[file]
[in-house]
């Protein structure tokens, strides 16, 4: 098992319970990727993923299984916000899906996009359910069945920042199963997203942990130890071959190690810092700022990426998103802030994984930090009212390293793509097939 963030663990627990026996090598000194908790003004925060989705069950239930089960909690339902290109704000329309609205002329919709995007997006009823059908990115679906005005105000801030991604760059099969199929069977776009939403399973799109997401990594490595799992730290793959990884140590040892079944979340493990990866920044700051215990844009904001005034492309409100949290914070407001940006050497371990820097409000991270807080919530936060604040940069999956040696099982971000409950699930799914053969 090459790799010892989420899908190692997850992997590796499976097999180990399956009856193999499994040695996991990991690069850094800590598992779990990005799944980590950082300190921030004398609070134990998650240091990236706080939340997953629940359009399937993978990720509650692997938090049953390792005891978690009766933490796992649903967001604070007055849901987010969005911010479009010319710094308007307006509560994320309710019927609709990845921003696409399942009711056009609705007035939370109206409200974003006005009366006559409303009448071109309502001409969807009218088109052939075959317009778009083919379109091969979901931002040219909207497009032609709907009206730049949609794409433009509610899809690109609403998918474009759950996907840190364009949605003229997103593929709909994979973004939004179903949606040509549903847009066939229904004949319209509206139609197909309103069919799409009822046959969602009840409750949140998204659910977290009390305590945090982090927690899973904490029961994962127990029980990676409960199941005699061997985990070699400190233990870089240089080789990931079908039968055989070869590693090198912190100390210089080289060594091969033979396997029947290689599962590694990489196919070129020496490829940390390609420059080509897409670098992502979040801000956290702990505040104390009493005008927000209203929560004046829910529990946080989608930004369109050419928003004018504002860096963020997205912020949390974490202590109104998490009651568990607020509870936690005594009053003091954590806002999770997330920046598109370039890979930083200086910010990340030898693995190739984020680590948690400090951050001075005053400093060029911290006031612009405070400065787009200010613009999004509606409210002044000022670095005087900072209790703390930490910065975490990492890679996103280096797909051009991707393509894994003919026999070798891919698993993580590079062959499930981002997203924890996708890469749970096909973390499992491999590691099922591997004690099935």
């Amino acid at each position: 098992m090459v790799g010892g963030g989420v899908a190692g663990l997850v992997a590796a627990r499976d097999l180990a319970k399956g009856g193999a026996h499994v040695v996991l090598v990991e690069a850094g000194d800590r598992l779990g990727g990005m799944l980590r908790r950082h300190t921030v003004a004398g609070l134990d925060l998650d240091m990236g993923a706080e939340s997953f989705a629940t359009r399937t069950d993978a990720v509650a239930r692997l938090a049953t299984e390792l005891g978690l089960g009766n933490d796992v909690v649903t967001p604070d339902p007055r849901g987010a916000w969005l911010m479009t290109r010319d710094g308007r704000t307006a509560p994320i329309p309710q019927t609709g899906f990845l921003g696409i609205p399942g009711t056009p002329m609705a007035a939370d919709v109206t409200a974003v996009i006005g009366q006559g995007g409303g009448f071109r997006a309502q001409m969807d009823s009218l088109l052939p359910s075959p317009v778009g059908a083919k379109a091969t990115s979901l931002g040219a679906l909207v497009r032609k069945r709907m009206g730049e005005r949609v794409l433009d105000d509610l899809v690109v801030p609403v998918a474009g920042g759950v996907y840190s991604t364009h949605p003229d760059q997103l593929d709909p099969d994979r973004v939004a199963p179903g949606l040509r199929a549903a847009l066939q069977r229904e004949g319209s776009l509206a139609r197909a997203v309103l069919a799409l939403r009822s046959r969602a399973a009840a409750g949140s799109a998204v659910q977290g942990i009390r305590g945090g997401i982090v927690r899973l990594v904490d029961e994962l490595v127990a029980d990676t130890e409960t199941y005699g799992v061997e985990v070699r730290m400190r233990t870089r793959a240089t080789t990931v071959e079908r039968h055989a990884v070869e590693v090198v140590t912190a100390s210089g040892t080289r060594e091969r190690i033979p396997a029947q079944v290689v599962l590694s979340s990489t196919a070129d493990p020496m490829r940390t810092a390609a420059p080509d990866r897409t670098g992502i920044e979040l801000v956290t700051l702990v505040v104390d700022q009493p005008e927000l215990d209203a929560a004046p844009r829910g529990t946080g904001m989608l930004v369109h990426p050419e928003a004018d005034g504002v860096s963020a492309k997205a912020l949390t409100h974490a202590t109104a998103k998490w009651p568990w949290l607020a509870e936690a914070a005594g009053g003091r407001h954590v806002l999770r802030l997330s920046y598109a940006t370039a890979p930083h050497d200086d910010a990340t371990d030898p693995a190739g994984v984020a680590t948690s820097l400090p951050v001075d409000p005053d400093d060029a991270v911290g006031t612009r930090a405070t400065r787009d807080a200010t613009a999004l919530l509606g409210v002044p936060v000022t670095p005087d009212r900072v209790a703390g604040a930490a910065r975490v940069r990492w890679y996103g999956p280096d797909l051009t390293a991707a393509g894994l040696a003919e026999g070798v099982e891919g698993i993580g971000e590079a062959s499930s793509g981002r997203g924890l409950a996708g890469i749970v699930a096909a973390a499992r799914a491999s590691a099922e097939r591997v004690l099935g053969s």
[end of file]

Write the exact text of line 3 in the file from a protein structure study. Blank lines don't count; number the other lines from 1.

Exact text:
């Amino acid at each position: 098992m090459v790799g010892g963030g989420v899908a190692g663990l997850v992997a590796a627990r499976d097999l180990a319970k399956g009856g193999a026996h499994v040695v996991l090598v990991e690069a850094g000194d800590r598992l779990g990727g990005m799944l980590r908790r950082h300190t921030v003004a004398g609070l134990d925060l998650d240091m990236g993923a706080e939340s997953f989705a629940t359009r399937t069950d993978a990720v509650a239930r692997l938090a049953t299984e390792l005891g978690l089960g009766n933490d796992v909690v649903t967001p604070d339902p007055r849901g987010a916000w969005l911010m479009t290109r010319d710094g308007r704000t307006a509560p994320i329309p309710q019927t609709g899906f990845l921003g696409i609205p399942g009711t056009p002329m609705a007035a939370d919709v109206t409200a974003v996009i006005g009366q006559g995007g409303g009448f071109r997006a309502q001409m969807d009823s009218l088109l052939p359910s075959p317009v778009g059908a083919k379109a091969t990115s979901l931002g040219a679906l909207v497009r032609k069945r709907m009206g730049e005005r949609v794409l433009d105000d509610l899809v690109v801030p609403v998918a474009g920042g759950v996907y840190s991604t364009h949605p003229d760059q997103l593929d709909p099969d994979r973004v939004a199963p179903g949606l040509r199929a549903a847009l066939q069977r229904e004949g319209s776009l509206a139609r197909a997203v309103l069919a799409l939403r009822s046959r969602a399973a009840a409750g949140s799109a998204v659910q977290g942990i009390r305590g945090g997401i982090v927690r899973l990594v904490d029961e994962l490595v127990a029980d990676t130890e409960t199941y005699g799992v061997e985990v070699r730290m400190r233990t870089r793959a240089t080789t990931v071959e079908r039968h055989a990884v070869e590693v090198v140590t912190a100390s210089g040892t080289r060594e091969r190690i033979p396997a029947q079944v290689v599962l590694s979340s990489t196919a070129d493990p020496m490829r940390t810092a390609a420059p080509d990866r897409t670098g992502i920044e979040l801000v956290t700051l702990v505040v104390d700022q009493p005008e927000l215990d209203a929560a004046p844009r829910g529990t946080g904001m989608l930004v369109h990426p050419e928003a004018d005034g504002v860096s963020a492309k997205a912020l949390t409100h974490a202590t109104a998103k998490w009651p568990w949290l607020a509870e936690a914070a005594g009053g003091r407001h954590v806002l999770r802030l997330s920046y598109a940006t370039a890979p930083h050497d200086d910010a990340t371990d030898p693995a190739g994984v984020a680590t948690s820097l400090p951050v001075d409000p005053d400093d060029a991270v911290g006031t612009r930090a405070t400065r787009d807080a200010t613009a999004l919530l509606g409210v002044p936060v000022t670095p005087d009212r900072v209790a703390g604040a930490a910065r975490v940069r990492w890679y996103g999956p280096d797909l051009t390293a991707a393509g894994l040696a003919e026999g070798v099982e891919g698993i993580g971000e590079a062959s499930s793509g981002r997203g924890l409950a996708g890469i749970v699930a096909a973390a499992r799914a491999s590691a099922e097939r591997v004690l099935g053969s």